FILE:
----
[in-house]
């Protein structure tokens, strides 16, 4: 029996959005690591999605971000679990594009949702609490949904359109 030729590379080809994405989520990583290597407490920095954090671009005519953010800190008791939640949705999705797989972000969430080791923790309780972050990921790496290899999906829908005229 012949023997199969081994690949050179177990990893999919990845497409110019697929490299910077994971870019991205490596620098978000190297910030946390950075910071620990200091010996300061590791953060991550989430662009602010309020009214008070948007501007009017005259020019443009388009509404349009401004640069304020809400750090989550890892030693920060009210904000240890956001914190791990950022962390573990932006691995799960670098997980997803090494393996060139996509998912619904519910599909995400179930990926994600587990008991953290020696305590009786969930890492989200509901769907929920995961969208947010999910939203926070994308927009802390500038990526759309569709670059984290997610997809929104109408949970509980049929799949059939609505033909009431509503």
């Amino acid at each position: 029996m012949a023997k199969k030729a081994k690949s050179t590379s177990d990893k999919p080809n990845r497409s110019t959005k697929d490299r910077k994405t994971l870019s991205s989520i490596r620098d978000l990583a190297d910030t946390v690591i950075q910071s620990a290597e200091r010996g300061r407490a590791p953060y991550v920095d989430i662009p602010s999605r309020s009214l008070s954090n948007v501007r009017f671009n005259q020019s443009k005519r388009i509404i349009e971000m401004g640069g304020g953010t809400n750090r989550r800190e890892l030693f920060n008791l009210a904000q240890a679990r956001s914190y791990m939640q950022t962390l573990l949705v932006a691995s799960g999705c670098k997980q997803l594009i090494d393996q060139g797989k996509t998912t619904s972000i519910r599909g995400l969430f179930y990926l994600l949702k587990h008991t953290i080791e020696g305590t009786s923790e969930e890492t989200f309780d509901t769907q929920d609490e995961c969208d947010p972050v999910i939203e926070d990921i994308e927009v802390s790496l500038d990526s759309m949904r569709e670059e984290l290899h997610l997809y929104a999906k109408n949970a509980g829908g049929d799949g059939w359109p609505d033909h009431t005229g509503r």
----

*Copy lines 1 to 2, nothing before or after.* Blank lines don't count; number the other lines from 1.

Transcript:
[in-house]
């Protein structure tokens, strides 16, 4: 029996959005690591999605971000679990594009949702609490949904359109 030729590379080809994405989520990583290597407490920095954090671009005519953010800190008791939640949705999705797989972000969430080791923790309780972050990921790496290899999906829908005229 012949023997199969081994690949050179177990990893999919990845497409110019697929490299910077994971870019991205490596620098978000190297910030946390950075910071620990200091010996300061590791953060991550989430662009602010309020009214008070948007501007009017005259020019443009388009509404349009401004640069304020809400750090989550890892030693920060009210904000240890956001914190791990950022962390573990932006691995799960670098997980997803090494393996060139996509998912619904519910599909995400179930990926994600587990008991953290020696305590009786969930890492989200509901769907929920995961969208947010999910939203926070994308927009802390500038990526759309569709670059984290997610997809929104109408949970509980049929799949059939609505033909009431509503």